Thursday, November 1, 2012

Fuel Shortages Reach Crisis Levels, Especially in New Jersey

Scenes like the one above in Hazlet, NJ are playing out across much of the Garden State again today.  You're looking at the "back of the line".  The front is all the way up to the center right of the image!  

Forget lining up in the car, these folks are just trying to get a few gallons into a portable container and move on their way, maybe to fuel their emergency generator because the power is still out, or just to put a few gallons in the car.  

The problems here are many:  Numerous gas stations are still closed because they have no power, and/or have water or wind damage.  Many of those that do have power lacked the foresight (or didn't have the option) to completely fill underground tanks before Sandy hit.  Now they have run dry, or are very close to doing so.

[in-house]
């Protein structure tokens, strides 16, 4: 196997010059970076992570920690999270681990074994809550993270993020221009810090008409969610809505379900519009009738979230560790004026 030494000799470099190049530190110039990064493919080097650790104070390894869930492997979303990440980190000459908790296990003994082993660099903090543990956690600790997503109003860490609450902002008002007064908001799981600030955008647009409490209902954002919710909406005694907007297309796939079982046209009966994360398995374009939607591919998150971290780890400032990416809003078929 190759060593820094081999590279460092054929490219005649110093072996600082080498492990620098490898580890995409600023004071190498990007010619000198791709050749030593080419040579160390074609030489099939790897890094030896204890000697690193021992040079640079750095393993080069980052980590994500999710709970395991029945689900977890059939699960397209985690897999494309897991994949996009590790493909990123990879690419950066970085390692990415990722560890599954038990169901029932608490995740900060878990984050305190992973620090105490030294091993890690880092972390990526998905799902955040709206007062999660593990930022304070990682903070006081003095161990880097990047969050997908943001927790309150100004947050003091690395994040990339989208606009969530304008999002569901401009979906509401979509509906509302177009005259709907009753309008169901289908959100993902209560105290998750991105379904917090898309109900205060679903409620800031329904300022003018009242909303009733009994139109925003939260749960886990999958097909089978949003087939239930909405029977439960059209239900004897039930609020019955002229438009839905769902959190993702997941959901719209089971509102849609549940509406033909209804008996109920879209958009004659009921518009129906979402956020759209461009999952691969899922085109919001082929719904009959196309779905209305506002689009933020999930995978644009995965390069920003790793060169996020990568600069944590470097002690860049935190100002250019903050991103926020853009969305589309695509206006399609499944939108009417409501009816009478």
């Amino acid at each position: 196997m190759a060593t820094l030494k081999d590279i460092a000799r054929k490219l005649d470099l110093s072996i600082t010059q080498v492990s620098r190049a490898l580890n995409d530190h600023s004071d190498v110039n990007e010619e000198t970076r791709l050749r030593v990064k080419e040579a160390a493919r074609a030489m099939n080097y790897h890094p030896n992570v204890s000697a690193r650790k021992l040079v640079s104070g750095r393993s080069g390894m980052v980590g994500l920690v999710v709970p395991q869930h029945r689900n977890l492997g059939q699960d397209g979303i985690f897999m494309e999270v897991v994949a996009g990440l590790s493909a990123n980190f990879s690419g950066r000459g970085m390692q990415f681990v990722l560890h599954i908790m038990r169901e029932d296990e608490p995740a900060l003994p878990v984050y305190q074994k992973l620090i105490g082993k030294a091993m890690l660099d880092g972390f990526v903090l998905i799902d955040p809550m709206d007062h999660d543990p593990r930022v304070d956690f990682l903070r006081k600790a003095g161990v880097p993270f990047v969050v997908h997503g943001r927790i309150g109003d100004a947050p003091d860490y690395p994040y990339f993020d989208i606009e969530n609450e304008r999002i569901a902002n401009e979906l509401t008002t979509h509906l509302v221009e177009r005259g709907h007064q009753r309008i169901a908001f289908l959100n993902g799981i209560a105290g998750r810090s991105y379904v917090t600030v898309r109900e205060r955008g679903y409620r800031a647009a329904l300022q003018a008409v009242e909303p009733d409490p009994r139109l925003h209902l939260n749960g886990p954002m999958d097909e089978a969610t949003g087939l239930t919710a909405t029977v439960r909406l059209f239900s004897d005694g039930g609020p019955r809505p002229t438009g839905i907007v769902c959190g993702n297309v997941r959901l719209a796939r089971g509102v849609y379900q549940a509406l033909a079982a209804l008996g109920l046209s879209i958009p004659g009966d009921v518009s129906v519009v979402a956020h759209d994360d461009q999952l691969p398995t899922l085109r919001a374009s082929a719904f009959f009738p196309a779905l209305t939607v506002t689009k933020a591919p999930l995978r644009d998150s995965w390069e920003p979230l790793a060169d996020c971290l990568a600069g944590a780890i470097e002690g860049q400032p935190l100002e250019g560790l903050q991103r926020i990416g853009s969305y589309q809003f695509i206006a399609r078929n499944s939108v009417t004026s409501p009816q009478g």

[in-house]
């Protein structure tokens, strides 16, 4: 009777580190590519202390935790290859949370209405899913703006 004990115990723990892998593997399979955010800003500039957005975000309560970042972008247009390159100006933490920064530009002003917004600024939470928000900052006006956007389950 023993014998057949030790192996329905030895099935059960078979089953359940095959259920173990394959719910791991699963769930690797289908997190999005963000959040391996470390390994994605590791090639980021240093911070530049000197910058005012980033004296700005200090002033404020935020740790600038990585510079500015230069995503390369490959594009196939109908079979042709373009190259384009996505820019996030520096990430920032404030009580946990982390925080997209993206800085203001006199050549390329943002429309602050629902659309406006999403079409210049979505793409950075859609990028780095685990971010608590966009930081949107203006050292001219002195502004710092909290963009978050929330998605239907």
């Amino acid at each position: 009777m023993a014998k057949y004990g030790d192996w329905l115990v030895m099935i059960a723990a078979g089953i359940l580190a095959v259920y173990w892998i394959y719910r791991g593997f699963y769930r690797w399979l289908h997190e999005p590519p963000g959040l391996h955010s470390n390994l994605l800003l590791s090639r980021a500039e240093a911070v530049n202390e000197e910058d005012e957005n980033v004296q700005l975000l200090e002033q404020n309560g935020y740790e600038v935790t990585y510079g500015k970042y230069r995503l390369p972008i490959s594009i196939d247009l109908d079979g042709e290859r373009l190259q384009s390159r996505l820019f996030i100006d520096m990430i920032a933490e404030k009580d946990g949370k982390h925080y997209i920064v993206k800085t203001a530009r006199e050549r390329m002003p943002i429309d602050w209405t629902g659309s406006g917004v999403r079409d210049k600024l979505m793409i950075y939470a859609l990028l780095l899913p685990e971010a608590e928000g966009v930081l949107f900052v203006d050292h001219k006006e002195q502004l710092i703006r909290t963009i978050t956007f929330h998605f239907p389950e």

No problem, just call the distributor and order a tanker truck to resupply, right?  Wrong.  Many of the key fuel depots in the region are either still under water, or have damage from earlier high waters and/or winds, so they are out of service.  Those that are in service can't keep up with demand and are running out of fuel themselves.  They are also giving priority to requests from emergency responders and recovery crews, leaving little left over for the general public.

As you can probably imagine, tempers are flaring as people on foot and in cars alike wait for hours, often to be turned away empty handed when the station runs out of gas.  Today the State Police have been stationed at some of the busiest locations to make sure that order is maintained during this painful process.

When will things be back to normal?  It's hard to say with any level of confidence.  Just like what's being dealt with at the New York subway system, first you have to get rid of the water and get the power back on (both at individual stations and at regional fuel depots).  Only then can you diagnose and repair any other problems before the gas gets flowing again.

This is just another aspect of the horrible aftermath of Hurricane Sandy.  Unfortunately, just like most of the others, it's one that is completely out of the control of those that it hurts the most.

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